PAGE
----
Little Voice Little Appreciated/The View From New York/Blackman's Victory | Culture Club | Chicago Reader

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Little Voice Little Appreciated/The View From New York/Blackman's Victory

Producer Leonard Soloway and his partners closed the New York production of Steppenwolf's The Rise and Fall of Little Voice after one short week.

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Little Voice Little Appreciated

Broadway's $1.4 million production of Steppenwolf Theatre's The Rise and Fall of Little Voice opened May 1 to a resounding cacophony of critical pans. One week later it closed with a thud, having lost all but $150,000 of its original capital. The swift failure stunned its New York producers and many within Steppenwolf; the company wasn't involved financially, but in the past four years it's sent three productions to Broadway and seen all of them lose money. More important than money, though, is the fact that Little Voice's ugly demise could signal the end of an era in which even New York viewed the Windy City as an important theater town.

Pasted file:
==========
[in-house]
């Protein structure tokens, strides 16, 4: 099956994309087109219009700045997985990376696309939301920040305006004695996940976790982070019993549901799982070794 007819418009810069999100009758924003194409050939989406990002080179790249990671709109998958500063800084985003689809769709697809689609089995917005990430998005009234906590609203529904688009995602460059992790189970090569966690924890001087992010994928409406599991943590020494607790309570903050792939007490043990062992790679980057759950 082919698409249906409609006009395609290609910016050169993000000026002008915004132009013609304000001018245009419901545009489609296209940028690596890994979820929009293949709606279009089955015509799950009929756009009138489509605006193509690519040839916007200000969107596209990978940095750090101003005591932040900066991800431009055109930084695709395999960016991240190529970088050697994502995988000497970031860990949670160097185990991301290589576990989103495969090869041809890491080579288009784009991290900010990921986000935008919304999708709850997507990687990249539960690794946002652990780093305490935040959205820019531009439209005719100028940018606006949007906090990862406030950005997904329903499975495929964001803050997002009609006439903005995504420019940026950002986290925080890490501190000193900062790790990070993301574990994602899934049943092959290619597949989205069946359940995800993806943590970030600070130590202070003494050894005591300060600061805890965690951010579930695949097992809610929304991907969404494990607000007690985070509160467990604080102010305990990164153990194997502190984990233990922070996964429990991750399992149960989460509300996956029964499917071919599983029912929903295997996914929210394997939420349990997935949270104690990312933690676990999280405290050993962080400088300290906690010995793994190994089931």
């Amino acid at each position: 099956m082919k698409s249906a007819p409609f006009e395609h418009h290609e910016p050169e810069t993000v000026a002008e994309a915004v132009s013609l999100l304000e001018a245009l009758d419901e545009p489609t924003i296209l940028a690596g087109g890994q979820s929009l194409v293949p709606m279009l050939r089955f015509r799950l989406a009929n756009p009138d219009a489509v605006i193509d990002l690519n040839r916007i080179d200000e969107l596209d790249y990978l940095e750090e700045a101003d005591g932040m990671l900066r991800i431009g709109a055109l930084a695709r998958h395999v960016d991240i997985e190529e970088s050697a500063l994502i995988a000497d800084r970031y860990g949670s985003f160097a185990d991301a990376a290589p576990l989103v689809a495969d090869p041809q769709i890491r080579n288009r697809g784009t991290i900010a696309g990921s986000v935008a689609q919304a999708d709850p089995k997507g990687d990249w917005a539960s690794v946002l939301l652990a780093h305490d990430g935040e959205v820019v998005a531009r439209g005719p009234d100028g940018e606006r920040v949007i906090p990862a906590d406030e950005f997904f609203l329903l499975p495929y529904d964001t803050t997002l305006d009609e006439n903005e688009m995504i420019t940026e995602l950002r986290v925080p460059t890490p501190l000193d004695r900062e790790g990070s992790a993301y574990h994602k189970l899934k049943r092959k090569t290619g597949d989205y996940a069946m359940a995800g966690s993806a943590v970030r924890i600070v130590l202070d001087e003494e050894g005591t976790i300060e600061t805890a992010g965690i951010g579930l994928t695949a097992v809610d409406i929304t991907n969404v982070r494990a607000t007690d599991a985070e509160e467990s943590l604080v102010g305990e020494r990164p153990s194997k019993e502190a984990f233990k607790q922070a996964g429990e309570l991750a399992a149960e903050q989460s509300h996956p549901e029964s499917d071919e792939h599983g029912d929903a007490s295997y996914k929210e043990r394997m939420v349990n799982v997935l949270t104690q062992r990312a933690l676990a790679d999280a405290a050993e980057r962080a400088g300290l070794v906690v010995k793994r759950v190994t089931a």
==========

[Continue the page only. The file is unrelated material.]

Last week the bruised administration at Steppenwolf, which started the buzz about Chicago theater in the early 1980s with its productions of True West and Balm in Gilead, wasn't yet prepared to render an absolute verdict on whether the city's theatrical star had fallen. In any event, Steppenwolf managing director Stephen Eich indicated, it will probably be a long time before Steppenwolf ventures back onto Broadway. "I don't think we need to go through that anymore."

Between the lines of some of the key reviews of Little Voice was little lingering regard for the acting style that first put Chicago on the map. Howard Kissel, writing in the New York Daily News, referred to Steppenwolf as "pioneers in Scratch 'n' Sniff Theater," while New York magazine's John Simon called the acting in Little Voice "fairly ordinary." But surely the most scathing indictment of all came from New York Times chief drama critic David Richards, who last winter took over Frank Rich's powerful post. The production, Richards said, "accentuate[d] everything that is vociferous and crude about [Jim Cartwright's play]." He went on to say: "It represents a curious throwback to the early days of Steppenwolf when the brawling, furniture-breaking, over-the-top vigor of its company members had people talking for a while of a Chicago school of acting."